Neurovascular structures at risk with percutaneous fixation in tarsometatarsal fusion: A cadaveric study

Academic Article


  • Introduction: First tarsometatarsal (TMT) joint fusion is routinely used for arthritis and deformities. Common fixation methods include a locking plate construct, cross-screws, or combinations of the two. Cross screws have proven effective for union and stability; however, there is a potential for harm to nearby neurovascular structures due to the nature of percutaneous insertion technique. This study assessed risk of damage to the superficial peroneal nerve with percutaneous TMT fusion. Methods: Nine fresh-frozen cadaver specimens were included. A medial incision in the internervous plane was made for TMT joint preparation. Two crossed percutaneous wires followed by 4.0 cc screws were placed in the dorsal aspect of the proximal aspect of first metatarsal and in the medial cuneiform. Both were 10–15 mm from the TMT joint line. The dorsal aspect of the foot was dissected and examined for neurovascular interruptions, particularly branches of the superficial peroneal nerve. Results: Results showed a mean distance of 4.33 mm from the proximal pin to the medial branch of the superficial peroneal nerve. The distal pin had a mean distance of 6.44 mm from the medial branch, with one pin 9 mm from the lateral branch. One incident of direct injury to the neurovascular bundle was observed. Conclusion: Preparing the joint from the medial side using a percutaneous approach is less invasive, but presents a relative risk for neuritis. Care should be taken during insertion of the percutaneous screw after TMT joint preparation for fusion. Level of Evidence: Level V, cadaver study.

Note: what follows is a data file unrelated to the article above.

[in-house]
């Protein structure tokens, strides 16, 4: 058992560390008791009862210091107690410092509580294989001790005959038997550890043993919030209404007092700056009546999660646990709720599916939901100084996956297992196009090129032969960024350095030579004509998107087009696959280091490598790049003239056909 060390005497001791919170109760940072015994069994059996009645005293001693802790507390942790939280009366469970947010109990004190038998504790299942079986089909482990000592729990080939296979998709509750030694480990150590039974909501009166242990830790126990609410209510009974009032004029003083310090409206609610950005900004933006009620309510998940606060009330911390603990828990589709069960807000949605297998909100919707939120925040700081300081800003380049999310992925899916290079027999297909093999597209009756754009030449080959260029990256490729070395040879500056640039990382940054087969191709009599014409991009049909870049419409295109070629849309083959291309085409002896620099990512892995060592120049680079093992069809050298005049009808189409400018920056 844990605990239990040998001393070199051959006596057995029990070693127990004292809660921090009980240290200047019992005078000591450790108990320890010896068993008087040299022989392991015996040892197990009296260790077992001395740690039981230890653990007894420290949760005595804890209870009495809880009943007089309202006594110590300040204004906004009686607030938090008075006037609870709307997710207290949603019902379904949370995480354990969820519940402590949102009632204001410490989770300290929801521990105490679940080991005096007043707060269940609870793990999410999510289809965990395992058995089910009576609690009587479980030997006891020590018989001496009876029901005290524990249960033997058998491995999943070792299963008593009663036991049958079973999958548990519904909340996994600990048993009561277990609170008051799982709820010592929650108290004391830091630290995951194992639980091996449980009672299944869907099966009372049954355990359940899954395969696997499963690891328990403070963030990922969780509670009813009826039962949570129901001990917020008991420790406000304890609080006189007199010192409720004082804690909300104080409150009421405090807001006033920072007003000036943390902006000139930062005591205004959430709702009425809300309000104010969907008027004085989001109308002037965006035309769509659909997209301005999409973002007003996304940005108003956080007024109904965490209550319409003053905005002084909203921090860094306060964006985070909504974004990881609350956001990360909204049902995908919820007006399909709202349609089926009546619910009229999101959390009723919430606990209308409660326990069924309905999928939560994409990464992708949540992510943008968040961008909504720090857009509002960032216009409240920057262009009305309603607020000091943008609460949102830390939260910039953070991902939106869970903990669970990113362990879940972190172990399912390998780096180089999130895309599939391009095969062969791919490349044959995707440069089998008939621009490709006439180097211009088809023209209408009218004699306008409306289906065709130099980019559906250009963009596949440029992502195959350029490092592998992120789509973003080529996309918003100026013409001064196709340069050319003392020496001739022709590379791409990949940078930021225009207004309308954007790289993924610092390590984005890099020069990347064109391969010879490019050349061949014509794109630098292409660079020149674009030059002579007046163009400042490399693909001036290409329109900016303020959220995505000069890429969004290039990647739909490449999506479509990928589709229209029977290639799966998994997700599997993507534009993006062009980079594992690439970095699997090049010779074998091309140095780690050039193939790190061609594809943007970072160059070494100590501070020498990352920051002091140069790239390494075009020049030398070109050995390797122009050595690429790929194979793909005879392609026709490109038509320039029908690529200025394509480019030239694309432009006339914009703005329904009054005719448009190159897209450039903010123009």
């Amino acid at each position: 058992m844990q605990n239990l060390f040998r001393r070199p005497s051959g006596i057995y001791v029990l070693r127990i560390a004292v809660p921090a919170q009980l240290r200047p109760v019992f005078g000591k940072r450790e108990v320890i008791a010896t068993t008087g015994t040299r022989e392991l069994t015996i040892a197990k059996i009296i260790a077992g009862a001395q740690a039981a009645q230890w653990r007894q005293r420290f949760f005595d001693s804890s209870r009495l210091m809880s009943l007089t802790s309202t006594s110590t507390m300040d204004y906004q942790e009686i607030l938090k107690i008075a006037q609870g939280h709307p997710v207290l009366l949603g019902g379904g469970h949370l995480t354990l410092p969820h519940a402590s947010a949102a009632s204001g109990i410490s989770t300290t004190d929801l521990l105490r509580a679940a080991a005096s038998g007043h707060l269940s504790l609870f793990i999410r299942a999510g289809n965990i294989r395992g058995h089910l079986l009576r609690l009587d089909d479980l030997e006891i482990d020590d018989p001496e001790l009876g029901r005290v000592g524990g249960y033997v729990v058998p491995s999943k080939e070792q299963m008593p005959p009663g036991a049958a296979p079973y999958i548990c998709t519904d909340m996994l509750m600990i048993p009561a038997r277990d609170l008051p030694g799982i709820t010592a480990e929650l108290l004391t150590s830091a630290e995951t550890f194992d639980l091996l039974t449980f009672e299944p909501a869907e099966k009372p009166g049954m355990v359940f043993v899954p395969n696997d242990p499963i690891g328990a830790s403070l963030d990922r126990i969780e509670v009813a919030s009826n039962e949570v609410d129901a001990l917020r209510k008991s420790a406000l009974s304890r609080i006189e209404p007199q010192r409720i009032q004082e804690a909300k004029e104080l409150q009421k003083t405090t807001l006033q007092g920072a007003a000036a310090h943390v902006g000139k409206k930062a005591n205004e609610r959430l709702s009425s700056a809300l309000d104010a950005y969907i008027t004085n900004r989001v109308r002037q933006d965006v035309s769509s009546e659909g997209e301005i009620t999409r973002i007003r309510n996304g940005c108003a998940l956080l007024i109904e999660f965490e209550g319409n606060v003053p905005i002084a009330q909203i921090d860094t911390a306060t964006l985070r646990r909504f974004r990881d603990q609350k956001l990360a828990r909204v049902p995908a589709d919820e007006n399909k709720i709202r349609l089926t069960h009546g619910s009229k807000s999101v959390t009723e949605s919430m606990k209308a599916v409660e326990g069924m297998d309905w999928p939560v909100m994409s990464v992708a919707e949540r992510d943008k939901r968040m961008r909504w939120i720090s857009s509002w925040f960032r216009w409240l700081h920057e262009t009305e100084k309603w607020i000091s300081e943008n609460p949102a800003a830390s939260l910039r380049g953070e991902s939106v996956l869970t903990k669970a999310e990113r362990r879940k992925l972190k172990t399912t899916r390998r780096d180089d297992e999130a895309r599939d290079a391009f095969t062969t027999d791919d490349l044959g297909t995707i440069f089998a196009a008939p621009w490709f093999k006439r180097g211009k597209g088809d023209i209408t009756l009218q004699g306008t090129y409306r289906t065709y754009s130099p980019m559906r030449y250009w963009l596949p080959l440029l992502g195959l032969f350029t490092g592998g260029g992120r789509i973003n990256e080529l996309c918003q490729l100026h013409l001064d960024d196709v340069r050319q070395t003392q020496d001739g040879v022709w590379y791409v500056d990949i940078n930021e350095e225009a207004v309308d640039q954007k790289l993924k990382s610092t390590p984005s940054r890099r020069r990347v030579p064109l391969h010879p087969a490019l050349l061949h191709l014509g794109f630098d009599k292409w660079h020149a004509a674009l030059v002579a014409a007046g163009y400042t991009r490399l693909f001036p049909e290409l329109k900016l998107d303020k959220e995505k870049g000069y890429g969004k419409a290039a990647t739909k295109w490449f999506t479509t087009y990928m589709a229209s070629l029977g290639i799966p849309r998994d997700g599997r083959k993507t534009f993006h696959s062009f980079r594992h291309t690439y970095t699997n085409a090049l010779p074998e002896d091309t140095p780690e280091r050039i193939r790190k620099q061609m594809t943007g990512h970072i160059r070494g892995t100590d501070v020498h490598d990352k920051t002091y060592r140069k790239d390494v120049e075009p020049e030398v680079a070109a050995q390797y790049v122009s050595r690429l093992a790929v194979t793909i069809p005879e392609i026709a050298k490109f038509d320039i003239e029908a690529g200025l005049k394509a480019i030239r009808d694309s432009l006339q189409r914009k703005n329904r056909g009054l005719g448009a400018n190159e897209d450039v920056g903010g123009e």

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    Digital Object Identifier (doi)

    Author List

  • Lehtonen E; Patel H; Lee S; LaCorda J; McKissack HM; Naranje S; Shah A
  • Start Page

  • 19
  • End Page

  • 23
  • Volume

  • 41